William Marler Letter

On 1 May 1863, Capt. William L. Marler of Company E, 16th Georgia Cavalry Battalion (previously 1st Partisan Rangers
and subsequently 13th Georgia Cavalry) wrote the following letter to the Southern Watchman, a newspaper in Athens, GA.
The letter was published on 13 May 1863. Most of the soldiers in Companies D, E, G, and H were from Jackson County.

Headquarters 16th Ga. Batt.
Zollicoffer Station, Tenn., May 1st, 1863

Mr. Editor:

This being the usual day taken up by the young ladies and gentlemen in mirth, my mind seems naturally to go back to
times and places when I spent the day more pleasantly than I now do; and were I at home, I think I should like very
much to take a trip by way of Gainesville, Mount Yonah, Hiwassee and Clayton, Gal, and Franklin, Webster, Waynesville,
Asheville and Marshall to the Warm Springs, N.C. On our way to Greeneville, Tenn., we travelled that route. There is
mountain scenery in it sufficient to satisfy the ambition of a reasonable mountain gazer; at least it so strikes me,
after being in the mountains of Tenn. and Ky. for nearly a year.

The French Broad river is itself a natural curiosity. If I felt in a writing mood I would like well to describe its
passage through the mountain gorges and cliffs, for the mountains shut in so closely on each side, from Asheville down
to the Warm Springs, that the river seems almost to force its way, as it goes leaping and foaming from rock to rock.
The Warm Springs are blood-heat, and burst out of a narrow neck of land just between the river and a creek, the name of
which I know not. The Springs are well improved – an excellent bathing house, a large hotel one hundred and seventy-five
feet long, good outbuildings, gardens, &c. But I will say no more, as the speculators at home are too busy fleecing the
soldiers’ families to go, and all others cannot, because of the responsibilities they are trying to discharge in behalf
of their bleeding country, and the soldier must, of necessity, wait until he gets home.

We have been engaged as scouts ever since we entered the State, after bushwhackers, deserters and disloyal persons, but
have seen no Yanks, although, on Saturday, the 21st ult., some three or four hours after we had got in form a scout up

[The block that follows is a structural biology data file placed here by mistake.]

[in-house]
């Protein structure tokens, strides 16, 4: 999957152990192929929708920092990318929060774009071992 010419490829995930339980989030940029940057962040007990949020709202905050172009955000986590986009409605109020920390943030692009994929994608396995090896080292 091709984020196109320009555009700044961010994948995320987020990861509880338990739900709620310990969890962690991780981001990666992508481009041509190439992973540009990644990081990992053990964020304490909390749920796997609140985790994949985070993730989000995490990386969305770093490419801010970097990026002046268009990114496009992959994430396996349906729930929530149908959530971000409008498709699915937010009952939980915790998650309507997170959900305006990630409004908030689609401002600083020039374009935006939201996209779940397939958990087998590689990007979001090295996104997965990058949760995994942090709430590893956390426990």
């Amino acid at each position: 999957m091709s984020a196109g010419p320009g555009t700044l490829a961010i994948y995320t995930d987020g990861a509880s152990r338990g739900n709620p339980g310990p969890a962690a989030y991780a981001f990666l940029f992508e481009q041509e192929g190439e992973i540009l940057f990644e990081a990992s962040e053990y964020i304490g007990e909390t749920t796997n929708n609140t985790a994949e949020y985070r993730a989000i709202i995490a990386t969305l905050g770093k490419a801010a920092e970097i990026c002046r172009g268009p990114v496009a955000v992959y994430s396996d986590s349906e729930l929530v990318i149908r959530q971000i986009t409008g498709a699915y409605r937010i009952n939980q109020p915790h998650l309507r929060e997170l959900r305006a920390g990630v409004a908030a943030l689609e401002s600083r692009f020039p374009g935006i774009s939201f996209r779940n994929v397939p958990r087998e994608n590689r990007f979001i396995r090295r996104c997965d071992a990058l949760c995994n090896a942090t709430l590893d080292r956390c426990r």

in Johnson and Carter counties, we were ordered up to this Station hurriedly, expecting to find a foe near at hand, but
none came. Gen. Jackson received information that the enemy, in strong cavalry force, had crossed the Cumberland mountains
and were approaching the bridges again; and he, with his staff and all the troops at hand, were quickly en route for Carters
Depot and Zollicoffer Station. At Carter’s Depot lies, just in the edge of the water, the tender of the engine, and about the
length of it in the water lies the engine itself, on the West bank. As to any means of defence [sic] at either bridge it is
not my business to mention, but should Abraham’s boys come again, they will find more to do, or something to do besides burn
the bridges.

On the 22nd ult. the recruits to my company organized another company [Company G, based on the names of the officers] by the
election of the following gentlemen as officers: F. J. Whitehead, Capt.; Wm. Thurmond, 1st Lieut.; J. M. Potts, 2d Lieut.;
J. M. Osborn, Brevet 2nd Lieut.; Wm. Simmons, 1st Serg.; L. G. Willbanks, 2d Serg.; A. J. L. Statham, 3rd Serg.; G. W. Stanley,
4th Serg.; C. M. Brook, 1st Corp.; Wm Woods, 2d Corp.; B. O. W. Rose, 3rd Corp.; G. M. Knight 4th Corp.

This is the second company which has been formed from my company, and I yet have sixty-eight men, and have lost eight from
sickness and one from wounds. The 14th of this month we have been in service one year. On starting out, many of us had to
purchase horses and had but little to purchase with. J. G. McLester{?}, Samuel Watson, A. M. Park and T. P. Harrison shelled
out their money liberally to us, without note or receipt, except in one instance. Other proposed to furnish us horses or money.
Among them was one man in Jefferson, who subscribed two hundred dollars or a horse, and furnished neither. He is a man of wealth;
was a warm secessionist; did not believe there would be any war; and, I suppose, thought there was not enough then to induce him
to furnish a horse, to be paid for when the rider drew wages enough to do so. There are three horses on which we still owe a
small amount, which I think will soon be settled – at least, those are all except those bought at private sale. We are all in
good health. J. F. McElhannon is slightly complaining.

We would like to have a few more good recruits, able and willing to do service, but we want no other sort. We now have permission
to raise our Battalion to a Regiment, and I may come home after a while to raise another company. If so, you shall hear from me.

W. L. Marler, Capt.
Co. E, 16th Georgia Battalion

Submitted by Cheryl Chasin